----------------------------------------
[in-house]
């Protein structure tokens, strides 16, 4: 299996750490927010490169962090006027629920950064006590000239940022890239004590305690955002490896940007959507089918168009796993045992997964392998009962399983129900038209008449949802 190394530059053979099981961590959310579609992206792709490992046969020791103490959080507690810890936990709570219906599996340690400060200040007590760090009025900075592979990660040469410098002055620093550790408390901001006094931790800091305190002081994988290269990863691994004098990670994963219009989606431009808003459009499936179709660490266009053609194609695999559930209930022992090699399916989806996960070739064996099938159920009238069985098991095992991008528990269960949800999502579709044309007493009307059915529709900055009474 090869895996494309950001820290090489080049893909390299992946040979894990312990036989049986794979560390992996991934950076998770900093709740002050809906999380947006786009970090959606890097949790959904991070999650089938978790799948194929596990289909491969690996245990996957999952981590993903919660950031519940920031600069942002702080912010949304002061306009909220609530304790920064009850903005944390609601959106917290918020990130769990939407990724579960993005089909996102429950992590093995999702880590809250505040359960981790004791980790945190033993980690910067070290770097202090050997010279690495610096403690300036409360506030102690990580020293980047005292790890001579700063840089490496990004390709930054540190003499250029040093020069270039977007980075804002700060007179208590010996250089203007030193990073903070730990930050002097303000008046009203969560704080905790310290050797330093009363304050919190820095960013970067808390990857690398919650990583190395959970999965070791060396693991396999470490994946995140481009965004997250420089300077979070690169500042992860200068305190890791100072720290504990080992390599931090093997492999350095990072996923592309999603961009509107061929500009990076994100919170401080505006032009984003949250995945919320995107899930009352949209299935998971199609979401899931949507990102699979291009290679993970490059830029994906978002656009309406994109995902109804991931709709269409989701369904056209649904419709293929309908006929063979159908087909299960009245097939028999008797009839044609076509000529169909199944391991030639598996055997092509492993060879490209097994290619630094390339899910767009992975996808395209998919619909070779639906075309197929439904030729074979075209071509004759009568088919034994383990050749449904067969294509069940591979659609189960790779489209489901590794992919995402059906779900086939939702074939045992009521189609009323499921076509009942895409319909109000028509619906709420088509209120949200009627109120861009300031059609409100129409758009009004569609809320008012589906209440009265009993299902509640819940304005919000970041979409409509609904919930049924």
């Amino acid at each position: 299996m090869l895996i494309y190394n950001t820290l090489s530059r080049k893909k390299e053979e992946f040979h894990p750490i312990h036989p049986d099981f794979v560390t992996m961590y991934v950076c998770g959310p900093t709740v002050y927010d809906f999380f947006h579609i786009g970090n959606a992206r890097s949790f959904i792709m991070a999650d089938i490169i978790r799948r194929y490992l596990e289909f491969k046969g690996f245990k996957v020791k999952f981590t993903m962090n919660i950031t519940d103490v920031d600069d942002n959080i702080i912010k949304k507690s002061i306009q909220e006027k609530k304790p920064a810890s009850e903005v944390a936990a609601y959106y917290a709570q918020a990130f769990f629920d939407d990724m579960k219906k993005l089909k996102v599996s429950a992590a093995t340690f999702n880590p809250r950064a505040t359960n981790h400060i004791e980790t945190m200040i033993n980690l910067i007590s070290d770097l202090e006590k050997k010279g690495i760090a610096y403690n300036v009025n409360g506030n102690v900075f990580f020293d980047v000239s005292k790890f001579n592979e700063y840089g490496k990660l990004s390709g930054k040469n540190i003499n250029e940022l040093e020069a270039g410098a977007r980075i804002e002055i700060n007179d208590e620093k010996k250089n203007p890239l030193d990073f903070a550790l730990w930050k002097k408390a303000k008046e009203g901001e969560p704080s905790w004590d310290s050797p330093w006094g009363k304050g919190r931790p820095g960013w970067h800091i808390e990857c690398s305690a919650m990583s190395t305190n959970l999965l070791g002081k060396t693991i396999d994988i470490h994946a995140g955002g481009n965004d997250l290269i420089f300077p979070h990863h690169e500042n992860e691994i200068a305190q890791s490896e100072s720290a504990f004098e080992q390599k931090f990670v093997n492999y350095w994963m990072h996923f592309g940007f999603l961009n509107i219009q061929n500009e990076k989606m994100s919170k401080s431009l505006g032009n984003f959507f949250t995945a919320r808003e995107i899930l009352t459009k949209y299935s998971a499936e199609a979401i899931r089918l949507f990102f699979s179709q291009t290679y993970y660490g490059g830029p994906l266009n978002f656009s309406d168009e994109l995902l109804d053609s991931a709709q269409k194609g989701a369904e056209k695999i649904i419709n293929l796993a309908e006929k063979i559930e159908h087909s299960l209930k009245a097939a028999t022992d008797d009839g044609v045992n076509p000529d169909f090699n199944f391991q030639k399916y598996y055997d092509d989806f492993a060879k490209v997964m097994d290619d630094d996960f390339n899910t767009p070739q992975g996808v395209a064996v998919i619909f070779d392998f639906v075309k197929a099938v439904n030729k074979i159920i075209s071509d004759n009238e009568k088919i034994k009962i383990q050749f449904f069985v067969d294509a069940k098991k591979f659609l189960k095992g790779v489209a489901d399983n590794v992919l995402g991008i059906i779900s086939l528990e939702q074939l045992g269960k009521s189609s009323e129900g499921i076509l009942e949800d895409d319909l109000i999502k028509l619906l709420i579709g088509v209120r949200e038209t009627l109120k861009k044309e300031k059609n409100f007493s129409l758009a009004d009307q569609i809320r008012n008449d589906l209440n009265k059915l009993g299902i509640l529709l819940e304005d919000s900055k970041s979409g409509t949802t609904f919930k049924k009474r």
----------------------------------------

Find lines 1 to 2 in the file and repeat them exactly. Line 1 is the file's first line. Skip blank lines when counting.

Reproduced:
[in-house]
């Protein structure tokens, strides 16, 4: 299996750490927010490169962090006027629920950064006590000239940022890239004590305690955002490896940007959507089918168009796993045992997964392998009962399983129900038209008449949802 190394530059053979099981961590959310579609992206792709490992046969020791103490959080507690810890936990709570219906599996340690400060200040007590760090009025900075592979990660040469410098002055620093550790408390901001006094931790800091305190002081994988290269990863691994004098990670994963219009989606431009808003459009499936179709660490266009053609194609695999559930209930022992090699399916989806996960070739064996099938159920009238069985098991095992991008528990269960949800999502579709044309007493009307059915529709900055009474 090869895996494309950001820290090489080049893909390299992946040979894990312990036989049986794979560390992996991934950076998770900093709740002050809906999380947006786009970090959606890097949790959904991070999650089938978790799948194929596990289909491969690996245990996957999952981590993903919660950031519940920031600069942002702080912010949304002061306009909220609530304790920064009850903005944390609601959106917290918020990130769990939407990724579960993005089909996102429950992590093995999702880590809250505040359960981790004791980790945190033993980690910067070290770097202090050997010279690495610096403690300036409360506030102690990580020293980047005292790890001579700063840089490496990004390709930054540190003499250029040093020069270039977007980075804002700060007179208590010996250089203007030193990073903070730990930050002097303000008046009203969560704080905790310290050797330093009363304050919190820095960013970067808390990857690398919650990583190395959970999965070791060396693991396999470490994946995140481009965004997250420089300077979070690169500042992860200068305190890791100072720290504990080992390599931090093997492999350095990072996923592309999603961009509107061929500009990076994100919170401080505006032009984003949250995945919320995107899930009352949209299935998971199609979401899931949507990102699979291009290679993970490059830029994906978002656009309406994109995902109804991931709709269409989701369904056209649904419709293929309908006929063979159908087909299960009245097939028999008797009839044609076509000529169909199944391991030639598996055997092509492993060879490209097994290619630094390339899910767009992975996808395209998919619909070779639906075309197929439904030729074979075209071509004759009568088919034994383990050749449904067969294509069940591979659609189960790779489209489901590794992919995402059906779900086939939702074939045992009521189609009323499921076509009942895409319909109000028509619906709420088509209120949200009627109120861009300031059609409100129409758009009004569609809320008012589906209440009265009993299902509640819940304005919000970041979409409509609904919930049924």